Women’s health is a very important topic every day.
By far the majority of the clients I see at Braid Health are women and there is nearly always a hormonal overlay to optimising their health, whatever stage they are in their lives.
So what exactly is the menopause?
It’s the cessation of menstruation, the life phase that begins 1 year after the last period. The age of most women starting menopause is 45-55 years.
And have you heard about the perimenopause?
This can be a time between 2-12 years before menopause, when hormones and fluctuating like a rollercoaster. Symptoms can include heavy periods, hot flushes and insomnia and these can start from age 35. About 20% of women will experience the dramatic rollercoaster ride!
So what hormones are we talking about here?
Firstly oestrogen, a very important hormone that affects multiple areas in our bodies from brain to gut to breasts and of course our reproductive organs. It has multiple functions including:
- Increase in metabolic rate
- Improves insulin sensitivity
- Regulates body temperature
- Maintains muscles
- Improves sleep
And secondly there is progesterone, which prepares and sustains a woman’s body for pregnancy. Generally as ovulation stops, the progesterone level drops more rapidly than oestrogen and it is this imbalance in hormones which causes symptoms.
Other functions of progesterone include:
- Neuroprotective calming effect
- Eases anxiety
- Supports immune system
- Smooths skin and improves hair growth
Have you come across the “Grandmother theory”?
We are genetically programmed to stop reproduction relatively young to dedicate time to dependants and their offspring. Other mammals are not programmed this way. Orca whales are the only other species to undergo menopause.
Some suggestions that may help with symptoms in the perimenopause include:
- Managing stress. Aim for good sleep and self care routine
- Reduce alcohol intake. Alcohol impairs healthy metabolism of oestrogen, and lowers progesterone and the calming action it has on the brain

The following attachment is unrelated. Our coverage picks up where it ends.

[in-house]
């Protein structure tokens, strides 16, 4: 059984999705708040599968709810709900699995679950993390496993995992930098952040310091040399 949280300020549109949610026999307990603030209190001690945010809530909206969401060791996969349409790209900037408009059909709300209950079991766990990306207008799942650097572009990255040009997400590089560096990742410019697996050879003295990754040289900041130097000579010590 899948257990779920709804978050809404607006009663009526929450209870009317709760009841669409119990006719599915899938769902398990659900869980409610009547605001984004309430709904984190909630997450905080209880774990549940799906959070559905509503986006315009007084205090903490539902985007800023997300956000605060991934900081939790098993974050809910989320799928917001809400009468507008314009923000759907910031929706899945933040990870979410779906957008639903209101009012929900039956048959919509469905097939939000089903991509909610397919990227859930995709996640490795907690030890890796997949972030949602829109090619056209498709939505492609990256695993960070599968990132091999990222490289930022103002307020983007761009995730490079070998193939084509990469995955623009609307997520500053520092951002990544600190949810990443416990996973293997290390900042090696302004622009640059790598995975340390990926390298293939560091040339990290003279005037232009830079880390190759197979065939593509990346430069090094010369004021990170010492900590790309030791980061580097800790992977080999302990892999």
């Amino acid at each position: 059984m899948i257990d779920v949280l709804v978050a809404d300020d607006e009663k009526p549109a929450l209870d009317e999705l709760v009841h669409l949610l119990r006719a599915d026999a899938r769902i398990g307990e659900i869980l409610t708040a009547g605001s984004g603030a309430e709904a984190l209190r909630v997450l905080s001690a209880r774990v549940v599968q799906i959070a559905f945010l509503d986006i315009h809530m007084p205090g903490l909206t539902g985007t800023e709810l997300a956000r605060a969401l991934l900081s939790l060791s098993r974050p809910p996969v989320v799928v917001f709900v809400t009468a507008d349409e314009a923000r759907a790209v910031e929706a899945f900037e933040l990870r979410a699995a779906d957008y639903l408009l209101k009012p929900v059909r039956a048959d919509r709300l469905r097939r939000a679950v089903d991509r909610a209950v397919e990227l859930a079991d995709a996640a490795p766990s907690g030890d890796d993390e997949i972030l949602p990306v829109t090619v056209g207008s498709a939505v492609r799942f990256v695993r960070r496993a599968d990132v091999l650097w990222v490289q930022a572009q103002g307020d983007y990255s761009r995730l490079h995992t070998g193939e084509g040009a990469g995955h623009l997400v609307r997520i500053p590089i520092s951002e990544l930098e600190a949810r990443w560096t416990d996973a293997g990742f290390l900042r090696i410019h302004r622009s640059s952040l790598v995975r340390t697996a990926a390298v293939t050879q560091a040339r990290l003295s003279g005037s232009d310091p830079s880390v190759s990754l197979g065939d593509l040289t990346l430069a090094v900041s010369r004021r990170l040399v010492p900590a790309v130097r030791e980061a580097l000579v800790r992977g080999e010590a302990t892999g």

- Keep track of your cycles with a perimenopause diary. Here is one to try out: cemcor.ubc.ca
Concussion in Females
Women show signs of concussion later and for longer than men (3 weeks to 6 months for women).
Women concuss at a higher rate than men, differently to men and they recover differently. Hormones and the musculoskeletal structure of women’s necks may explain the differences in outcomes to men.
What are signs of concussion (or mild traumatic brain injury (mTBI):
- Dizziness and or vertigo
- Fuzzy or blurred vision
- Nausea or vomiting
- Sensitivity to noise or light
- Sleeping more or less than usual.
- Females sustain more concussions at a higher rate than their male counterparts
- Report a higher number and more severe symptoms than males
- Women have longer recovery periods than males.
A woman will know more men than women who have concussions and may judge her own recovery by the male experience.
And IF her recovery spans more than a few weeks….
- can occur with significant impact on her day to day functioning, at home and at work.
One of the experts on the Pink Concussions research panel, Angela Colantonio, PhD, professor and director of the Rehabilitation Sciences Institute at the University of Toronto in Canada, conducted a study, published in the Journal of Women’s Health, to see if menstrual functioning, fertility, and pregnancies were affected after a woman receives a mTBI. She and her colleagues found that 68 percent of the 104 observed women experienced irregular menstrual cycles after their injury as well as lower mental health and function.
What are the main causes of concussion in women:
- Motor vehicle accidents
- Domestic Violence
- Falls in the elderly
Stats on concussion in females
Female basketball: 1 out of 2 collisions results in concussion.
Female Soccer: 1 out of 2 headers results in concussion.
30% Concussions from something other than sports – eg gym class.
Remember HEAD BUMPS:
- Eye trouble
- Abnormal behaviour
- Balance dysfunction
- Unsteady on feet
- Memory impaired
- Poor concentration
- Something’s not right.
- Seek urgent medical assistance if any of the above occur.
For more information you may enjoy Love your Brain – a great online resource for individuals, family or friends following a brain injury.